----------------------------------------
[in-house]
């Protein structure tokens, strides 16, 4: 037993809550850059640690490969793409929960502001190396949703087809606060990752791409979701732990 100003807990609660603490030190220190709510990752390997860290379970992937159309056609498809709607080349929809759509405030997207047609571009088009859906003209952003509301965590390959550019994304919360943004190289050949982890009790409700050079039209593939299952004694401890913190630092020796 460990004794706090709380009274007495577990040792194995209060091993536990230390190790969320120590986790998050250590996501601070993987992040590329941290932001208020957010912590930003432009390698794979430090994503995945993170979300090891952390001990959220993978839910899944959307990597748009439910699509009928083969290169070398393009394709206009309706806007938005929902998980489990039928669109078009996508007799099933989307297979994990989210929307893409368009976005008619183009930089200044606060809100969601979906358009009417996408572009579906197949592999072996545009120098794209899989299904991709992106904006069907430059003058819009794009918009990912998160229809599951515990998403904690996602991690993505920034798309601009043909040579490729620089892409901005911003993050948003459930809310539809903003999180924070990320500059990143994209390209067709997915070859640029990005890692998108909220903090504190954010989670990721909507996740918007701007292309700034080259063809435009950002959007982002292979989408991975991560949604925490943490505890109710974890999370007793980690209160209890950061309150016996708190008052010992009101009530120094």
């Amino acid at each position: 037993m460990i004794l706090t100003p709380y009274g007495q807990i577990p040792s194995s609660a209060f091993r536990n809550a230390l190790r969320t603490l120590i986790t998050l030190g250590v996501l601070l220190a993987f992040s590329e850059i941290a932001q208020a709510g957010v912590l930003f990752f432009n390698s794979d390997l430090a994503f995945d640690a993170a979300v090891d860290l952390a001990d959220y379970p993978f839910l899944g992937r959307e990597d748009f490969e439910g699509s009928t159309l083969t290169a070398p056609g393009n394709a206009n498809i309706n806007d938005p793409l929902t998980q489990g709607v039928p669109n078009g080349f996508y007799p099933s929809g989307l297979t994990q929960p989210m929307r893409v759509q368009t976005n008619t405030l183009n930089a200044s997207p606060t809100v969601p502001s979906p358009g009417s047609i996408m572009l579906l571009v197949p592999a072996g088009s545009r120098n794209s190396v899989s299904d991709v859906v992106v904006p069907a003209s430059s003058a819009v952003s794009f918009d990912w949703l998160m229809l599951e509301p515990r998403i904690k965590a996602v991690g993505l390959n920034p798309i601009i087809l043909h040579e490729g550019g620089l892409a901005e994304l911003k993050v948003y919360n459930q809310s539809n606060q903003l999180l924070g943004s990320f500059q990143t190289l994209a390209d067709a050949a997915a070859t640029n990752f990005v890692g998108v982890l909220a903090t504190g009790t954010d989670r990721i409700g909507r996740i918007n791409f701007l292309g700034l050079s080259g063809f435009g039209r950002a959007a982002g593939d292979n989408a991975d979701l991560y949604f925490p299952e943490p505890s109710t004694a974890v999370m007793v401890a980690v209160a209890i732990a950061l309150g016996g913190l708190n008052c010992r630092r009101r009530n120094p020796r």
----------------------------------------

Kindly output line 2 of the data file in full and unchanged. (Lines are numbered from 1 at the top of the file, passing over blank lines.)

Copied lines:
């Protein structure tokens, strides 16, 4: 037993809550850059640690490969793409929960502001190396949703087809606060990752791409979701732990 100003807990609660603490030190220190709510990752390997860290379970992937159309056609498809709607080349929809759509405030997207047609571009088009859906003209952003509301965590390959550019994304919360943004190289050949982890009790409700050079039209593939299952004694401890913190630092020796 460990004794706090709380009274007495577990040792194995209060091993536990230390190790969320120590986790998050250590996501601070993987992040590329941290932001208020957010912590930003432009390698794979430090994503995945993170979300090891952390001990959220993978839910899944959307990597748009439910699509009928083969290169070398393009394709206009309706806007938005929902998980489990039928669109078009996508007799099933989307297979994990989210929307893409368009976005008619183009930089200044606060809100969601979906358009009417996408572009579906197949592999072996545009120098794209899989299904991709992106904006069907430059003058819009794009918009990912998160229809599951515990998403904690996602991690993505920034798309601009043909040579490729620089892409901005911003993050948003459930809310539809903003999180924070990320500059990143994209390209067709997915070859640029990005890692998108909220903090504190954010989670990721909507996740918007701007292309700034080259063809435009950002959007982002292979989408991975991560949604925490943490505890109710974890999370007793980690209160209890950061309150016996708190008052010992009101009530120094």